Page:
Many Australian soils have poor structure, as indicated by poor water penetration.
This is especially undesirable in turf situations. Excess sodium content is a primary cause of poor soil structure. It is estimated that at least one-third of Australian soils have excess sodium levels.
When water or rainfall is applied to a soil with a high sodium content, very fine clay particles dispense into the soil and then block the fine pores between the soil particles. The soil becomes dense, restricting the movement of water, air and plant roots. The ability of the turf to take up nutrients is also hampered. In short, the general health and quality of the turf is significantly diminished.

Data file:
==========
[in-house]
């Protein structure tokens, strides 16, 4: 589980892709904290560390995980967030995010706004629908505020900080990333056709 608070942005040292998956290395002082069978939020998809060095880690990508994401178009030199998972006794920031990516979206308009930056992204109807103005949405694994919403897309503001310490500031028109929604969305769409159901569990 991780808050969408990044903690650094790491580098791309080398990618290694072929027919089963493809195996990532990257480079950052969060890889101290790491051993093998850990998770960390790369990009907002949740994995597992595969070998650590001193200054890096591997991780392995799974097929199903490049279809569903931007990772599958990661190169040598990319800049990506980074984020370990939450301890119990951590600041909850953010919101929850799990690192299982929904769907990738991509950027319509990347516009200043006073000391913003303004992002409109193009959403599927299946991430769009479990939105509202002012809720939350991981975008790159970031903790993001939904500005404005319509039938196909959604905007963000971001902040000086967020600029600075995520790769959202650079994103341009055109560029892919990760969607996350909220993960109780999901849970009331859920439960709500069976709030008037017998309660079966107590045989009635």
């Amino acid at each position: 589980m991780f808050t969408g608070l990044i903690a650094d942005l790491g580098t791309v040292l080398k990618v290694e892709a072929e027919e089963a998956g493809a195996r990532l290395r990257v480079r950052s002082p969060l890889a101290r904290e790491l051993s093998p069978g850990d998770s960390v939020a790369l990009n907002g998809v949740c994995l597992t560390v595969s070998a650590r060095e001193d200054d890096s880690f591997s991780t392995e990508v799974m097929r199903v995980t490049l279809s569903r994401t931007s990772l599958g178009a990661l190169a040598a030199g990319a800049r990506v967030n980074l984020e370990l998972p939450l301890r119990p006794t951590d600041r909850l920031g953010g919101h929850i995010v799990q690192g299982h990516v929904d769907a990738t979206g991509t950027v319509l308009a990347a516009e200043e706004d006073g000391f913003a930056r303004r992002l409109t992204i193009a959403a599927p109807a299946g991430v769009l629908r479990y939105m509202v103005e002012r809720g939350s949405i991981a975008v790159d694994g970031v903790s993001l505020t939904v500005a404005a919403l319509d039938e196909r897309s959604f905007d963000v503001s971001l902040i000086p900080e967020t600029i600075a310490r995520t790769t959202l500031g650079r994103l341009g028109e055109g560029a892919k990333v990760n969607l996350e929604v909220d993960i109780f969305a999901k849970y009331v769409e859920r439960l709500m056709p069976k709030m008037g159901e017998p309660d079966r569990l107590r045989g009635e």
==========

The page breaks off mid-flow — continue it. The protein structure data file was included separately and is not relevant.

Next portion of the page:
Gypsum has traditionally been used as a means of improving the friability of clay soils by reducing sodium levels. The calcium ions in the gypsum displace the sodium ions from the outside of the clay particles. The sodium can then be washed down through the soil. The calcium helps the clay particles to link up into an organised lattice of particles, resulting in a more "open" soil structure.
However, bulk gypsum must be applied at very high rates - up to 5 tonnes per hectare in heavy clay soils - and it can be difficult and very costly. A further problem with bulk gypsum is that it may take 12 months or more to become effective, because the particle sizes are relatively large. Gypsum particles are commonly about 1mm diameter.